“I have no doubt varieties of the future will be high oleic. I think that’s the peanut that buyers want, and growers will have to grow what buyers want,” he adds.

Peanuts have gained the reputation over the past few years as being a heart-healthy food. With heart disease continuing to be the No. 1 killer of Americans, it is natural that consumers will look for products that are tasty, easy to use and relatively inexpensive, and of the three most common — peanuts, red grapes and olive oil — peanuts best meets these requirements.

High oleic varieties have been around for a while, but few contain the production traits desired by growers.

Perhaps the most promising of the high oleic varieties, from the farmer’s point of view are Georgia-09B — runner type and Georgia-08V — a Virginia type, both released by University of Georgia Peanut Breeder Bill Branch in 2009.

High yield potential

At about the same time, Isleib released Bailey, then Sugg, neither of which is high oleic, but both of which contain outstanding disease resistance packages and high yield potential that growers need.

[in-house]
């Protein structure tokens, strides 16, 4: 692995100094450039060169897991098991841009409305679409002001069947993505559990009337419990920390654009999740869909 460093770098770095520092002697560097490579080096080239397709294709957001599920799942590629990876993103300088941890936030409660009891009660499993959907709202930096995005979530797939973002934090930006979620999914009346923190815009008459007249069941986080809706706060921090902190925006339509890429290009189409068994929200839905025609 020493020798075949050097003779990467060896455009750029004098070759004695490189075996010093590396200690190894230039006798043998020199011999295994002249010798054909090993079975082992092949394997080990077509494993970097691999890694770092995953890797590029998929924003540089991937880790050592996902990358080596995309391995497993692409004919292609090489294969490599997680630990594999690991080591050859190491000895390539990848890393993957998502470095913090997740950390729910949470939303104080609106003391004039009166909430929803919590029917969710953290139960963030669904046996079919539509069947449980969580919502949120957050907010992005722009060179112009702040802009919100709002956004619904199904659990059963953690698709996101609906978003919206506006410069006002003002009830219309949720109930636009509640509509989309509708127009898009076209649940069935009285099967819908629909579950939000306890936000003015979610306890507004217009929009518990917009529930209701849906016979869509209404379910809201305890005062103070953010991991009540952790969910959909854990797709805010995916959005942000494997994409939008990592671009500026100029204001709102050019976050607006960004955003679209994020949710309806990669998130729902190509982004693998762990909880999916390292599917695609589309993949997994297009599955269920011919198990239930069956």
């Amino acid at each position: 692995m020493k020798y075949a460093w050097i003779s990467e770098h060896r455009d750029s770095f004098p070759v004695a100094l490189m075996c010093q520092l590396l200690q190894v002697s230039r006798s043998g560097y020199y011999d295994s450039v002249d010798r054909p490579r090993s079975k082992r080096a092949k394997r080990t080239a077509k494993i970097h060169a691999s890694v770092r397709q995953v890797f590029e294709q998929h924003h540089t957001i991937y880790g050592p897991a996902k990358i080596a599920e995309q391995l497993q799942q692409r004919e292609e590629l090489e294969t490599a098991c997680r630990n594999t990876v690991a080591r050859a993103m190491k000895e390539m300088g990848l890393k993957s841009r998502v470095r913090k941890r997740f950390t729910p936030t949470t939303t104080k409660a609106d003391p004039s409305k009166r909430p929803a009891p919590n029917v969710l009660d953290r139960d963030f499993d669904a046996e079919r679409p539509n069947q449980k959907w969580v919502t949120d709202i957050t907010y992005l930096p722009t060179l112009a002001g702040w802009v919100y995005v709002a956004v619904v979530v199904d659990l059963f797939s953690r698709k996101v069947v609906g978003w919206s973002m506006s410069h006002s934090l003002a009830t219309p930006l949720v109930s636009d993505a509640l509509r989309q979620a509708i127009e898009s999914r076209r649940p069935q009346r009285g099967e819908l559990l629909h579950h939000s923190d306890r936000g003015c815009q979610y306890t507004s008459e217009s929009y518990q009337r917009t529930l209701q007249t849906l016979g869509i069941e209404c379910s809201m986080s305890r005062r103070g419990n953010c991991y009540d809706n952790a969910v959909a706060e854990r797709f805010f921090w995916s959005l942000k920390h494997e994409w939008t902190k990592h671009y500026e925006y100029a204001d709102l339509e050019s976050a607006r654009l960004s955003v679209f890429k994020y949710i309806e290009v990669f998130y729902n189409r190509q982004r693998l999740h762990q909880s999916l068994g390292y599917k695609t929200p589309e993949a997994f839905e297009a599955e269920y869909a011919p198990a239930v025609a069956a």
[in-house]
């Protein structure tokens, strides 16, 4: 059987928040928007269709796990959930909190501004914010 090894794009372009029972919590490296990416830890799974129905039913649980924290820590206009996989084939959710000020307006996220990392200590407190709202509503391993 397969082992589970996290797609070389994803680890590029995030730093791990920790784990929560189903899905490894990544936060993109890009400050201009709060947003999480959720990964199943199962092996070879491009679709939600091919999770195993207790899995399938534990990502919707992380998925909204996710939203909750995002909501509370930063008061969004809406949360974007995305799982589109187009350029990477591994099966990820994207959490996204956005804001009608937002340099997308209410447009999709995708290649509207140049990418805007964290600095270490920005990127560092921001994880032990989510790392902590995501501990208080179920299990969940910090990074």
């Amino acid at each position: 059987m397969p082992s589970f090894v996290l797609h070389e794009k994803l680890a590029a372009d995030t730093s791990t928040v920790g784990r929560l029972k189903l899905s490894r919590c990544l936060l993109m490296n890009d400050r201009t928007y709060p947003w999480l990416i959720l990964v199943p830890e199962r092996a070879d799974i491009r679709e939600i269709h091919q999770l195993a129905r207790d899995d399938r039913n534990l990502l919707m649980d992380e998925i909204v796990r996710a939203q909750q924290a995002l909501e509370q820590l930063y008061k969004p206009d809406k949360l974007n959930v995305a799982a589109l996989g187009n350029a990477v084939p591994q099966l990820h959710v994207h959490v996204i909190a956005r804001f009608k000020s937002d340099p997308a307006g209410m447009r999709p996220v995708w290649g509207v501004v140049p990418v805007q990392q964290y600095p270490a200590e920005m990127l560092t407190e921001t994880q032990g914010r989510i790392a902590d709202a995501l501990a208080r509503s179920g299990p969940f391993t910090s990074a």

Despite the record rainfall in much of the Southeast peanut belt this year, Bailey in particular, held up well against diseases, and many attribute what appears to be a fair to good peanut crop to the high percentage of these two varieties planted in the region.

Building on the success of Bailey and Sugg, Isleib began testing related, but high oleic varieties, starting with literally thousands of potential types. Of these, several are now in first, second, or fourth year of testing in the Peanut Variety and Quality Evaluation tests at Virginia Tech’s Tidewater Agriculture Research and Extension Center in Suffolk, Va.

In tests in the PVQE, Bailey averaged the top value, coming in at $730 per acre.

“If growers like that about Bailey, they should really love an experimental variety in the same test that consistently averaged better than $800 per acre in early testing in the PVQE trials.

“I really like this variety, experimental line N10046, but until it goes through the PVQE trials for three years my likes and dislikes don’t mean much — it has to perform in these tests before we will consider releasing it as a named variety,” Isleib says.

“I’ve been fooled before, but I think this will be a good one,” he adds.

As peanut growers in the Southeast get into the frenzy that is peanut harvest every year, they can be well assured that even better varieties are on the way.

[email protected]armpress.com